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Rita Peters is editorial director of Pharmaceutical Technology, Pharmaceutical Technology Europe, and BioPharm International.
Mergers and acquisitions have changed the shape of the contract services market as big players seek to build full-service capabilities.
Mergers and acquisitions have changed the shape of the contract services market as big players seek to build full-service capabilities. A review of transactions--as reported in company press statements--highlights some recent shifts in drug discovery, development, and manufacturing services.
Consolidation of the contract service market continued in the past 12 months, as service providers expanded capacity and filled gaps in their portfolios.
“Ongoing consolidation enables major pharmaceutical companies to optimize their supply networks and source a greater range of services and technologies from fewer partners,” said Elliott Berger, vice-president of global marketing and strategy at Catalent Pharma Solutions (1).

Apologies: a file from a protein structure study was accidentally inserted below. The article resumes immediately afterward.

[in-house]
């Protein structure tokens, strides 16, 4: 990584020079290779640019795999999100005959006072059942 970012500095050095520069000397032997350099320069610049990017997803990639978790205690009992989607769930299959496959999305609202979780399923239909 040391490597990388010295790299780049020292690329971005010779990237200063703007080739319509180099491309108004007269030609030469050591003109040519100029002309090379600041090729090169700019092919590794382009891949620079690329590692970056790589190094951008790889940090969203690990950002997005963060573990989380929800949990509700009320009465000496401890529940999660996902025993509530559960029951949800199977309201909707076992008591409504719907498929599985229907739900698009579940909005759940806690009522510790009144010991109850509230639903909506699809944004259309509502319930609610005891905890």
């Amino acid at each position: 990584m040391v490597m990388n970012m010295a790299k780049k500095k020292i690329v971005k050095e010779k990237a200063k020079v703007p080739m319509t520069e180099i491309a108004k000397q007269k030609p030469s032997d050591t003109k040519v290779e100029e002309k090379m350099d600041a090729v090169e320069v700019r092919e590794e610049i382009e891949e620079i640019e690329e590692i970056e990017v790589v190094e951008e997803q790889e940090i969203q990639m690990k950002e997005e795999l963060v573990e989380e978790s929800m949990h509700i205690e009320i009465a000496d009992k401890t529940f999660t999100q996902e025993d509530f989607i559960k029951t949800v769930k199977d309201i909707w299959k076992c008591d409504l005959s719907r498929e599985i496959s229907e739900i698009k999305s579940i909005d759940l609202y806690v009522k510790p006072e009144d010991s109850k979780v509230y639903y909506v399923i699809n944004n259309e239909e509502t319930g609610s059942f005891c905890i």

“The increased bandwidth, capacity, and capabilities, together with an expanded regional and/or global presence, are valuable to biopharma companies. Improved economies of scale and a simplified supply chain are also important benefits,” said Michael Lehmann, president, global PDS and executive vice-president global sales & marketing, Patheon (1).
A “one-stop-shop” service offering is a popular theme among large contract research, contract development, and contract manufacturing organizations (CRO/CDMO/CMO). Acquisition efforts are geared to fulfill this strategy, as contract service providers seek to fill gaps in their research, development, manufacturing, or geographic capabilities.
Filling out portfolios
In September 2015, Pfizer acquired Hospira’s One 2 One contract development and manufacturing services for injectable drugs as part of the merger of the two companies. Fareva acquired an API manufacturing site in France from Merck.
Patheon added API development and manufacturing capabilities, including high-potency and controlled substances, with the acquisition of IRIX Pharmaceuticals in April 2015. In March 2015, the company acquired Agere Pharmaceuticals, a CDMO that specializes in improving bioavailability.